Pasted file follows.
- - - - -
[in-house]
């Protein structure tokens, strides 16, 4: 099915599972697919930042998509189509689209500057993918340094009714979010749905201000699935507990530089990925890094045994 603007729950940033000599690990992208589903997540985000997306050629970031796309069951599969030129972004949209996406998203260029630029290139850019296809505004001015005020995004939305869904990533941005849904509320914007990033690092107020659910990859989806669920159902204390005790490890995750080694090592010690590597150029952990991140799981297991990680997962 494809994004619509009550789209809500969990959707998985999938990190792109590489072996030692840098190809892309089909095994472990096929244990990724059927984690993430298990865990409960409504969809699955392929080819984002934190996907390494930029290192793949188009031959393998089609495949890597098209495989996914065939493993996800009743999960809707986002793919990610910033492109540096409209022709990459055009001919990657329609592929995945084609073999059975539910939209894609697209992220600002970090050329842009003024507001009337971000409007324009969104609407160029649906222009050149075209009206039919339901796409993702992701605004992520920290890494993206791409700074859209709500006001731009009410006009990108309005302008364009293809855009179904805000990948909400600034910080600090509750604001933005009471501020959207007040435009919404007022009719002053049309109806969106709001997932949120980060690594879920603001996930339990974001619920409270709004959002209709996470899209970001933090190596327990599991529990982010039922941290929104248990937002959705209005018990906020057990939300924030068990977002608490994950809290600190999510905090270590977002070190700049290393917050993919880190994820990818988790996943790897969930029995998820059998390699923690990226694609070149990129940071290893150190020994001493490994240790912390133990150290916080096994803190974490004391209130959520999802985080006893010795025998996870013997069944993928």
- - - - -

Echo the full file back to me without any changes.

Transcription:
[in-house]
């Protein structure tokens, strides 16, 4: 099915599972697919930042998509189509689209500057993918340094009714979010749905201000699935507990530089990925890094045994 603007729950940033000599690990992208589903997540985000997306050629970031796309069951599969030129972004949209996406998203260029630029290139850019296809505004001015005020995004939305869904990533941005849904509320914007990033690092107020659910990859989806669920159902204390005790490890995750080694090592010690590597150029952990991140799981297991990680997962 494809994004619509009550789209809500969990959707998985999938990190792109590489072996030692840098190809892309089909095994472990096929244990990724059927984690993430298990865990409960409504969809699955392929080819984002934190996907390494930029290192793949188009031959393998089609495949890597098209495989996914065939493993996800009743999960809707986002793919990610910033492109540096409209022709990459055009001919990657329609592929995945084609073999059975539910939209894609697209992220600002970090050329842009003024507001009337971000409007324009969104609407160029649906222009050149075209009206039919339901796409993702992701605004992520920290890494993206791409700074859209709500006001731009009410006009990108309005302008364009293809855009179904805000990948909400600034910080600090509750604001933005009471501020959207007040435009919404007022009719002053049309109806969106709001997932949120980060690594879920603001996930339990974001619920409270709004959002209709996470899209970001933090190596327990599991529990982010039922941290929104248990937002959705209005018990906020057990939300924030068990977002608490994950809290600190999510905090270590977002070190700049290393917050993919880190994820990818988790996943790897969930029995998820059998390699923690990226694609070149990129940071290893150190020994001493490994240790912390133990150290916080096994803190974490004391209130959520999802985080006893010795025998996870013997069944993928």